COURTESY OF THE RICE FAMILY
Ritania and Walter Rice took their four children to the park — only to end up in a nightmare.
On June 3, 2014, Walter and Ritania Rice were finishing up an outing at Ferguson's Forestwood Park when their two-year-old announced he had to pee. Seeing no restrooms nearby, Walter Rice helped the boy to an area hidden between the family van and a bush, and let him urinate.
The boy's four-year-old brother took advantage of the moment, and pulled down his pants to urinate too. Walter Rice quickly pulled his son's pants back up.
He wasn't fast enough for Ferguson Police Officer Eddie Boyd III. Spotting the children, the officer yelled at Walter Rice and told him it was against the law for a child to urinate in public. When Rice explained that he hadn't realized that law applied to children, Boyd grew infuriated. He ended up arresting Walter Rice and having him charged with two counts of parental neglect.
And things only got worse from there.
When Ritania Rice followed Boyd's police car in the couple's van, directing their ten-year-old to film Boyd as he took Walter Rice away, Boyd turned on the children's mother, too — arresting her for a series of traffic violations and yelling that he'd have to call the Department of Social Services to remove the children.
Their grandmother came to pick them up, sparing that nightmare. But Ritania Rice, who'd only driven briefly outside the parking lot while following the police cruiser, was charged with driving on the wrong side of the road, following a vehicle too closely, failing to signal, financial responsibility required, intersection obstructing and interference with an officer. Both parents were hauled off to jail and not released for nine hours. And when Ritania Rice finally got her purse back, she discovered that the Ferguson Police Department "had deleted the video from her unlocked cell phone."
Adding insult to injury: Ferguson Municipal Judge Ronald J. Brockmeyer actually found both Rices guilty (Walter of parental neglect, Ritania of intersection obstruction and interference with an officer). Officer Boyd was the city's only witness.
All of those details are from the federal lawsuit the Rices filed against the police department, and Boyd, on Monday. But you don't have to take the suit's word for it. The Rices' story is also commemorated in the U.S. Department of Justice report into policing in Ferguson, cited as an example of Ferguson's penchant for violating First Amendment rights.
Only now, however, are the Rices taking legal action.
Attorney Javad Khazaeli, who is representing the Rices, says the couple was initially too busy fighting the claims in court, and then too shaken up, to even think about a lawsuit. "They were trying to put this behind them," he says.
When they were contacted recently related to a different matter involving Boyd, they began to think about the incident all over again. They ended up reaching out to Khazaeli and his partner, Jim Wyrsch, at Khazaeli Wyrsch LLC
. Their suit against the city of Ferguson and Officer Boyd alleges violation of their due process and first amendment rights, as well as negligent infliction of emotional distress.
For years after the incident, the suit says, the couple's younger children nervously reached for their parents upon seeing law enforcement or mall security. And even today, the suit says, "Mr. Rice tears up every time he thinks about his children weeping in the back of that van."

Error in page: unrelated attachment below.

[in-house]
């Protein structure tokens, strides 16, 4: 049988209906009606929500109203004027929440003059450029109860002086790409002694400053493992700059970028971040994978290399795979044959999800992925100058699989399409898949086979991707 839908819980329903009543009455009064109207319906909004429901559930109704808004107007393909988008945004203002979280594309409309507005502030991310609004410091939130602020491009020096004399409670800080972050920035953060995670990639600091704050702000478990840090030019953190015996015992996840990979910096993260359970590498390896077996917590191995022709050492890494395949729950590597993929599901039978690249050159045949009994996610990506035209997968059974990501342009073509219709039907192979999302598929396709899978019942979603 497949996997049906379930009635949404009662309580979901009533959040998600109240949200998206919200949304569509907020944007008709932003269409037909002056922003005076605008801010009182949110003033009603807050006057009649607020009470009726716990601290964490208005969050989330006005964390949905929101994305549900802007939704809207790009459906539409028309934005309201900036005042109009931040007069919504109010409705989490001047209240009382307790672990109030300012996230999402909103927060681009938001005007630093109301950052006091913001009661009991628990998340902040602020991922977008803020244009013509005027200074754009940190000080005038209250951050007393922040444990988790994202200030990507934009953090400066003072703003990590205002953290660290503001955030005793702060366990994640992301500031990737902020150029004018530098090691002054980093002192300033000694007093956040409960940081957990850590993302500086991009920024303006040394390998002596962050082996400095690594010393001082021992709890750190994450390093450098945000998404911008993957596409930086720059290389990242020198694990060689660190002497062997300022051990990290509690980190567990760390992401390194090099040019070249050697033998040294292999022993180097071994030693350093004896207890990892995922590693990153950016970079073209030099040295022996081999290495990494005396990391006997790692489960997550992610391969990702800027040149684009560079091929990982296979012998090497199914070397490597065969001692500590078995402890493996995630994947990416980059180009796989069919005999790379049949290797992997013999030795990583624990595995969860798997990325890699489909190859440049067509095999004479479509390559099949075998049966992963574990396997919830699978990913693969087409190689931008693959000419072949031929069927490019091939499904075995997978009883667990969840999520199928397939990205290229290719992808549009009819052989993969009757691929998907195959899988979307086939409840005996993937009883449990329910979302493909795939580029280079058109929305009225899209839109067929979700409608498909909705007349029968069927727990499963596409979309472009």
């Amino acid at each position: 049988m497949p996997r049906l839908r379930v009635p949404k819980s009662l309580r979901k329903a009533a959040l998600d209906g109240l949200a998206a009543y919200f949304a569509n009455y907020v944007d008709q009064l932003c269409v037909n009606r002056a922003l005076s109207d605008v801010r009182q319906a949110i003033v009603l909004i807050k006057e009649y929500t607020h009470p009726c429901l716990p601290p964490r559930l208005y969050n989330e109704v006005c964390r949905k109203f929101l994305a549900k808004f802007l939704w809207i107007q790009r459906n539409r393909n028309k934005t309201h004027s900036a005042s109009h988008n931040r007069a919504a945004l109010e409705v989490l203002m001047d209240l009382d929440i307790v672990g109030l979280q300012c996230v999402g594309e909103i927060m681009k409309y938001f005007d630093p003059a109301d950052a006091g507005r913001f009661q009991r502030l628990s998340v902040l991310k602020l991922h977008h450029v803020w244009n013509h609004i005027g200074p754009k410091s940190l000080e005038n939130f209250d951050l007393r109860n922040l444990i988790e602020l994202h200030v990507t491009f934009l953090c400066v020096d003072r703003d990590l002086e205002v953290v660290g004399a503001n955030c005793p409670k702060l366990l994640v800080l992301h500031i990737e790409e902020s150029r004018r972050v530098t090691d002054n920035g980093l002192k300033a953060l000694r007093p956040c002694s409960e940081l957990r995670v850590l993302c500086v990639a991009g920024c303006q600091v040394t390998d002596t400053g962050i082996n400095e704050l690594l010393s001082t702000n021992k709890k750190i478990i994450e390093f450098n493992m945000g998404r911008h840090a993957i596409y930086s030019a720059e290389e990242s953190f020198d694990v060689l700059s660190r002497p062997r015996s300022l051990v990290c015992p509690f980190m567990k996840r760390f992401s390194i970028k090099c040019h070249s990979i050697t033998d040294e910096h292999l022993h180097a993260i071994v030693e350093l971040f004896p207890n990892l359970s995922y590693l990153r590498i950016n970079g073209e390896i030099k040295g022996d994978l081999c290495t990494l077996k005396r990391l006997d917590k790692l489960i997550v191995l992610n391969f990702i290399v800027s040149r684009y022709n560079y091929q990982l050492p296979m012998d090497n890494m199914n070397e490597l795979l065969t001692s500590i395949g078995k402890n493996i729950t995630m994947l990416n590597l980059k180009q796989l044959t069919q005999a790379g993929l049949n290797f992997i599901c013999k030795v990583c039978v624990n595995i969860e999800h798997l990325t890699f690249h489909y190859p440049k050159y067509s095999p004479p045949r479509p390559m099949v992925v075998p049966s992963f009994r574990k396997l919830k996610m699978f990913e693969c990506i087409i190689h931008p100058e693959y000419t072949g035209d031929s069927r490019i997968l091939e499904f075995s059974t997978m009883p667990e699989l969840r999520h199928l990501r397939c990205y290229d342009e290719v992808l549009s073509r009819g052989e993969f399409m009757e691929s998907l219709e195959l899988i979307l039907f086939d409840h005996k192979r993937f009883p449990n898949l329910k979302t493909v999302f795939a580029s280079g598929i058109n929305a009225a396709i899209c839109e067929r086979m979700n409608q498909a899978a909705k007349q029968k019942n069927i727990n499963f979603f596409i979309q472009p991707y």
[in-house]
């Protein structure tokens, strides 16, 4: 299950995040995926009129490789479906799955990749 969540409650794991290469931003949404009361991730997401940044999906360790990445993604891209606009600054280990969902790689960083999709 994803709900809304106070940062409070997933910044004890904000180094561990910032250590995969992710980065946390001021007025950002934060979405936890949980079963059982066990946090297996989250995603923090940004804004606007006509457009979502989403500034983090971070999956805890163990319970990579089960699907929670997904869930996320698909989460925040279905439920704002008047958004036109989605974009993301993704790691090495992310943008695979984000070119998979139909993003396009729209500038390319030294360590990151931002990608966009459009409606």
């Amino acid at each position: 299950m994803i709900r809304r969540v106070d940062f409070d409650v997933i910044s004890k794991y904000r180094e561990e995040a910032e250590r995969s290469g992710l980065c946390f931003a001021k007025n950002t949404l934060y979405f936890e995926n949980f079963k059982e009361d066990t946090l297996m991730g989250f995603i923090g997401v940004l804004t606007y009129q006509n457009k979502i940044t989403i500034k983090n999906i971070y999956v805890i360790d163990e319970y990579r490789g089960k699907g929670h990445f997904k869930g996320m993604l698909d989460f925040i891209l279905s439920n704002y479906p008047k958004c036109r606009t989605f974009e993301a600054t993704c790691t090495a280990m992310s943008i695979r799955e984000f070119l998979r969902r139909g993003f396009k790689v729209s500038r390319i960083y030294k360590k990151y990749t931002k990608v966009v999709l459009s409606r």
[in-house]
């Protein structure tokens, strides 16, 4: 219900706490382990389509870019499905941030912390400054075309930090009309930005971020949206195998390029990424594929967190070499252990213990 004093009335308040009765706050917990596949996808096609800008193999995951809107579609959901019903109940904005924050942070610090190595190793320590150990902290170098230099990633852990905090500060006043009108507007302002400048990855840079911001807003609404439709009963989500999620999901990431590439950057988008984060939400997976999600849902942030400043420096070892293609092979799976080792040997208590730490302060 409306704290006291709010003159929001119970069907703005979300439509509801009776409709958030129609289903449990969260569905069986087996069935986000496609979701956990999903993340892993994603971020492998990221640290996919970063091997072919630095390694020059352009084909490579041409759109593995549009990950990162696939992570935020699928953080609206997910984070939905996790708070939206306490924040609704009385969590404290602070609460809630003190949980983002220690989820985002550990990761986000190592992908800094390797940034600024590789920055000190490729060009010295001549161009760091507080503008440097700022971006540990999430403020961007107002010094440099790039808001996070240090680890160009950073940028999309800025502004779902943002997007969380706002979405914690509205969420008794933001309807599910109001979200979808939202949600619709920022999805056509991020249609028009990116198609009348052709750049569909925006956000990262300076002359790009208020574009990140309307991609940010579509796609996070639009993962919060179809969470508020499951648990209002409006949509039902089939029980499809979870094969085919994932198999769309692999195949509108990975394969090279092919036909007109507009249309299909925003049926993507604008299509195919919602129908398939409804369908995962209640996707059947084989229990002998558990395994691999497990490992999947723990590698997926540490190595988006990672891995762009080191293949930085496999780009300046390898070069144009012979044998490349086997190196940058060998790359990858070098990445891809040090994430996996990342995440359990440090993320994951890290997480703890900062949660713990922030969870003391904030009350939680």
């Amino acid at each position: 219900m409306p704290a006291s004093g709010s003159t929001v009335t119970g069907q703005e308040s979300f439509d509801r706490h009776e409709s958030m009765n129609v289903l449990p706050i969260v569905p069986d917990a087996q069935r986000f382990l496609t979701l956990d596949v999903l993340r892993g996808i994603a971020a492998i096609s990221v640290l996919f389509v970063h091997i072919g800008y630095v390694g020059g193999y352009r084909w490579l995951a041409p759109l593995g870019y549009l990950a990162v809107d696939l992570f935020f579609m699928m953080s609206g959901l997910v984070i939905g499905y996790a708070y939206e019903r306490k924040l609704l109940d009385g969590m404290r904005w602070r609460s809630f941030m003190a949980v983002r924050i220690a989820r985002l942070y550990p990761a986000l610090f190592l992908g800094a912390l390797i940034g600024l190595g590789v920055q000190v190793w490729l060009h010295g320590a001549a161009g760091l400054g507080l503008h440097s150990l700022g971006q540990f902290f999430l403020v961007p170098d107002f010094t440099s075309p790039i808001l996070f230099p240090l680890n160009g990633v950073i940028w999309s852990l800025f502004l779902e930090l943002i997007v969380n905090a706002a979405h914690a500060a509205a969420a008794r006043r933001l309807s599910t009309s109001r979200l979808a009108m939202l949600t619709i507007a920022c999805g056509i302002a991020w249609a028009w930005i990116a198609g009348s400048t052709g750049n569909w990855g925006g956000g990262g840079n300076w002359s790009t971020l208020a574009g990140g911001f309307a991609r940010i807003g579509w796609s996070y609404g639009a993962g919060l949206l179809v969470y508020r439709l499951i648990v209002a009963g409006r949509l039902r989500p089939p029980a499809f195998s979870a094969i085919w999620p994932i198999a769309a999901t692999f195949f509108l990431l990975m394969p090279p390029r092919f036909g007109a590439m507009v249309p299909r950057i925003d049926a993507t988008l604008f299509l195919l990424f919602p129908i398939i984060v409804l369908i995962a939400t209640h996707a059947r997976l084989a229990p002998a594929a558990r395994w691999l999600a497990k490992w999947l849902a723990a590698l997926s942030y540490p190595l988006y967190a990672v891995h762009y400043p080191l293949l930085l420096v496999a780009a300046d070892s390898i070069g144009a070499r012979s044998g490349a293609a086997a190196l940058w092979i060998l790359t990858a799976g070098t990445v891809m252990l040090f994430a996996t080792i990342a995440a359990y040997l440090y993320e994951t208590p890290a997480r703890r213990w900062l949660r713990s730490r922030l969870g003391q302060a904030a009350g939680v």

Although the couple didn't know it when their case went to trial, Boyd has a long track record. As a St. Louis Metropolitan Police officer, he was accused of physical abuse in four separate incidents, the suit alleges. In one, the department found he pistol-whipped a twelve-year-old girl and falsified a police report. In another, separate incident, he pistol-whipped a sixteen-year-old.
He later left the department and went to St. Ann, only landing in Ferguson after that. He's mentioned in three incidents in the DOJ report on Ferguson — and "has been accused of at least three other incidents that closely parallel" what he did to the Rices, the lawsuit alleges. Among them: Navy contractor Fred Watson, who filed his own federal lawsuit over Boyd's shocking behavior during a confrontation at, yes, Forestwood Park
To Khazaeli, Boyd brings to mind the South Park
episode where Cartman pretends to be a cop and goes around screaming at people for failing to respect his "authori-tay."
"That episode has been going through my head over and over again," he says. "This is an officer who violates people's constitutional rights because he demands they genuflect to him and respect his authority."
Even with numerous complaints against him, Boyd remains with the Ferguson Police Department. He's actually suing the department, alleging that racial bias has stopped him from being promoted. (Boyd is black.)
But as Khazaeli notes, Boyd wasn't solely responsible for the Rices' torment. "This case made from a police office to a supervisor to a prosecuting attorney to a judge," he says, and no one stopped it from proceeding all the way to two guilty verdicts.
It's almost unbelievable — unless, of course, you're familiar with the pattern and practice of policing in some north county suburbs. Says Khazaeli, "There's not a person who can read the facts of this case and not have eyes jump out of their head — unless they are either corrupt or holding up a system meant to oppress people."
Editor's note: A previous version of this story contained inaccurate information about the two counts on which Judge Brockmeyer convicted Ritania Rice. They were intersection obstruction and interference with an officer, not driving on the wrong side of the road and failing to signal. We regret the error.
COURTESY OF THE RICE FAMILY
Ritania Rice and her four children in a photo taken at Forestwood Park before an interaction with an officer went south.
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